|Publication number||US5847642 A|
|Application number||US 08/864,262|
|Publication date||Dec 8, 1998|
|Filing date||May 28, 1997|
|Priority date||May 28, 1997|
|Also published as||CA2238251A1, CA2238251C|
|Publication number||08864262, 864262, US 5847642 A, US 5847642A, US-A-5847642, US5847642 A, US5847642A|
|Inventors||Raymond Esposito, David Gaspar Santos|
|Original Assignee||Safe-T-Zone, Inc.|
|Export Citation||BiBTeX, EndNote, RefMan|
|Patent Citations (11), Referenced by (15), Classifications (6), Legal Events (8)|
|External Links: USPTO, USPTO Assignment, Espacenet|
The present invention relates to a device for insuring safety of persons in offloading and onloading from and onto a motor vehicle adapted for mass transportation, and relates more particularly to a safety device for use in a bus carrying school children wherein at least one articulated rail is used to create a safety zone interrupting an otherwise travel path taken by motor vehicles by the bus during onloading or offloading.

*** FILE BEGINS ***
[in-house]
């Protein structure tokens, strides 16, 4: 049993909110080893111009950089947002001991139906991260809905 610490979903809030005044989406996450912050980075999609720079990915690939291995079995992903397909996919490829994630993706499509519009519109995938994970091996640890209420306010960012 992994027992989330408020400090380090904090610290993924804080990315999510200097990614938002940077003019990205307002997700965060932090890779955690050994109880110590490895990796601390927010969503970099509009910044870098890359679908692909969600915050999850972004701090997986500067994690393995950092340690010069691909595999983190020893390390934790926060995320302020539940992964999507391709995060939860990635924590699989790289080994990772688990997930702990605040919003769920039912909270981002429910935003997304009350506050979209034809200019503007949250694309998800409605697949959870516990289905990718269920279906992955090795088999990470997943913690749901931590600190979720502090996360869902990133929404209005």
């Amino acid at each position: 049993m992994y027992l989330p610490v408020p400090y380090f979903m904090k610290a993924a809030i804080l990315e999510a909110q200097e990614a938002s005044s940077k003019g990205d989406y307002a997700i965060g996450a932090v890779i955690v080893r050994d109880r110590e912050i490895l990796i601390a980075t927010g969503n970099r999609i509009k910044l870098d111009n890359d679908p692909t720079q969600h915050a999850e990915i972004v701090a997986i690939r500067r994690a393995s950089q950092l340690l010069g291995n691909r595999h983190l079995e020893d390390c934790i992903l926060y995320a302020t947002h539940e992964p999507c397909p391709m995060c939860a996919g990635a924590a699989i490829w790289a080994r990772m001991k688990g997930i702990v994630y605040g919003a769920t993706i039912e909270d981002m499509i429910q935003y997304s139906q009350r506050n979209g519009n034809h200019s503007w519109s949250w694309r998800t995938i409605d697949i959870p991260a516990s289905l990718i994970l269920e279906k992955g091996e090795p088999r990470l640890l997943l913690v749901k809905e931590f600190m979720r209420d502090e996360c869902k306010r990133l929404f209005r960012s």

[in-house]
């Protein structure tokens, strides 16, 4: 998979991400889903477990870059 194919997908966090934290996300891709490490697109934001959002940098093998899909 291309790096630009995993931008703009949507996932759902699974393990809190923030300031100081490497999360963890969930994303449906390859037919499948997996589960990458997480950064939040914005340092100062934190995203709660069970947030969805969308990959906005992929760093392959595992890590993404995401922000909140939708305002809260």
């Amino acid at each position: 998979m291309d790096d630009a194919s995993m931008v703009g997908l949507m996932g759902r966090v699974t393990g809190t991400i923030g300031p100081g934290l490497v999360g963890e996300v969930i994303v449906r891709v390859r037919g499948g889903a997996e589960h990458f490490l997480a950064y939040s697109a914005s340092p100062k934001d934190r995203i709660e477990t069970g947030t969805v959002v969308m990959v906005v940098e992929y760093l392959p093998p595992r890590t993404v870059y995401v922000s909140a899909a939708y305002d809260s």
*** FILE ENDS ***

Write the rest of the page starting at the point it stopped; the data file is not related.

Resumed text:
It is desirable to create a zone of safety on the blind side of a vehicle adapted for mass transportation uses because often the individual who is left off will cross in front of the driver without being able to see beyond the bus structure. Creating a zone of safety to be temporarily used on the driver side of the bus forces a passing driver who does not heed the stop signs of the bus to move around the bus outside of the zone of safety. Thus, a person passing from and in front of the bus and attempting to cross the street, will have the benefit of viewing traffic in both lanes while standing in the protected zone.